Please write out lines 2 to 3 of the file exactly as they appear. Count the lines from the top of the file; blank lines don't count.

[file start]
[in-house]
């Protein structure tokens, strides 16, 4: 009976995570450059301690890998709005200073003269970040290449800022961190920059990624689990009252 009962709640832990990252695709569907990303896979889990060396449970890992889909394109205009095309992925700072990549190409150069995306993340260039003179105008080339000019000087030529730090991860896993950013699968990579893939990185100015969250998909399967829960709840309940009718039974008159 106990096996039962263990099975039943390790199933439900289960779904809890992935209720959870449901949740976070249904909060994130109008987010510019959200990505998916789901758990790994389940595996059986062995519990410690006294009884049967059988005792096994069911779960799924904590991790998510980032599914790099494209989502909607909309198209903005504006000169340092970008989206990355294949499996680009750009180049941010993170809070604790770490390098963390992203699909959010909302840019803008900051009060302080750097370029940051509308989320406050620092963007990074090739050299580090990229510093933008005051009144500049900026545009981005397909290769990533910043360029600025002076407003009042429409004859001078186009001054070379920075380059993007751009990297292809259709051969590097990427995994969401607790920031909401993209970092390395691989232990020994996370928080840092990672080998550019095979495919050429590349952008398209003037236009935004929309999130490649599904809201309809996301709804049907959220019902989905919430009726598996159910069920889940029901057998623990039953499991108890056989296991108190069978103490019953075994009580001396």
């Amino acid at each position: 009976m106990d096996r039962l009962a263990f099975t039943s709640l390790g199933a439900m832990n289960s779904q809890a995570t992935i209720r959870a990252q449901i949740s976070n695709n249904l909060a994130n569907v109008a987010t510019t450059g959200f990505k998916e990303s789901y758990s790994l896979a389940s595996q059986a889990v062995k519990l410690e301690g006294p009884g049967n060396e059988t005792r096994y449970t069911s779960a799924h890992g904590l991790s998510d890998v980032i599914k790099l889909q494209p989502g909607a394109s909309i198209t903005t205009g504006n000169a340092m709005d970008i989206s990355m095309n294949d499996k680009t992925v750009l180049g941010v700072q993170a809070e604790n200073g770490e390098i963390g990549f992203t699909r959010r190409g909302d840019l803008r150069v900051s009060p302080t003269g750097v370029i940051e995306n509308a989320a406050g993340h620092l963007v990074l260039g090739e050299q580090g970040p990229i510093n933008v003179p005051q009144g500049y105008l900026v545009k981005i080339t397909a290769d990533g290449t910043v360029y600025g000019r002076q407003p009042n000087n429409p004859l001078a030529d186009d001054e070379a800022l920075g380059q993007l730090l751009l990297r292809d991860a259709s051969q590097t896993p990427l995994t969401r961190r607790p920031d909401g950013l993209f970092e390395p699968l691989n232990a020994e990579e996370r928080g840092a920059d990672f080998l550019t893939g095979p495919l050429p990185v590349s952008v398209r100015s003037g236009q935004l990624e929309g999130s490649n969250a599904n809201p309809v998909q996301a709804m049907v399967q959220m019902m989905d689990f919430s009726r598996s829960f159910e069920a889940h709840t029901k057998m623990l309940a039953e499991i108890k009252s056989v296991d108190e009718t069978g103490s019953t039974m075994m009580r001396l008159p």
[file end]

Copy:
């Protein structure tokens, strides 16, 4: 009976995570450059301690890998709005200073003269970040290449800022961190920059990624689990009252 009962709640832990990252695709569907990303896979889990060396449970890992889909394109205009095309992925700072990549190409150069995306993340260039003179105008080339000019000087030529730090991860896993950013699968990579893939990185100015969250998909399967829960709840309940009718039974008159 106990096996039962263990099975039943390790199933439900289960779904809890992935209720959870449901949740976070249904909060994130109008987010510019959200990505998916789901758990790994389940595996059986062995519990410690006294009884049967059988005792096994069911779960799924904590991790998510980032599914790099494209989502909607909309198209903005504006000169340092970008989206990355294949499996680009750009180049941010993170809070604790770490390098963390992203699909959010909302840019803008900051009060302080750097370029940051509308989320406050620092963007990074090739050299580090990229510093933008005051009144500049900026545009981005397909290769990533910043360029600025002076407003009042429409004859001078186009001054070379920075380059993007751009990297292809259709051969590097990427995994969401607790920031909401993209970092390395691989232990020994996370928080840092990672080998550019095979495919050429590349952008398209003037236009935004929309999130490649599904809201309809996301709804049907959220019902989905919430009726598996159910069920889940029901057998623990039953499991108890056989296991108190069978103490019953075994009580001396």
């Amino acid at each position: 009976m106990d096996r039962l009962a263990f099975t039943s709640l390790g199933a439900m832990n289960s779904q809890a995570t992935i209720r959870a990252q449901i949740s976070n695709n249904l909060a994130n569907v109008a987010t510019t450059g959200f990505k998916e990303s789901y758990s790994l896979a389940s595996q059986a889990v062995k519990l410690e301690g006294p009884g049967n060396e059988t005792r096994y449970t069911s779960a799924h890992g904590l991790s998510d890998v980032i599914k790099l889909q494209p989502g909607a394109s909309i198209t903005t205009g504006n000169a340092m709005d970008i989206s990355m095309n294949d499996k680009t992925v750009l180049g941010v700072q993170a809070e604790n200073g770490e390098i963390g990549f992203t699909r959010r190409g909302d840019l803008r150069v900051s009060p302080t003269g750097v370029i940051e995306n509308a989320a406050g993340h620092l963007v990074l260039g090739e050299q580090g970040p990229i510093n933008v003179p005051q009144g500049y105008l900026v545009k981005i080339t397909a290769d990533g290449t910043v360029y600025g000019r002076q407003p009042n000087n429409p004859l001078a030529d186009d001054e070379a800022l920075g380059q993007l730090l751009l990297r292809d991860a259709s051969q590097t896993p990427l995994t969401r961190r607790p920031d909401g950013l993209f970092e390395p699968l691989n232990a020994e990579e996370r928080g840092a920059d990672f080998l550019t893939g095979p495919l050429p990185v590349s952008v398209r100015s003037g236009q935004l990624e929309g999130s490649n969250a599904n809201p309809v998909q996301a709804m049907v399967q959220m019902m989905d689990f919430s009726r598996s829960f159910e069920a889940h709840t029901k057998m623990l309940a039953e499991i108890k009252s056989v296991d108190e009718t069978g103490s019953t039974m075994m009580r001396l008159p």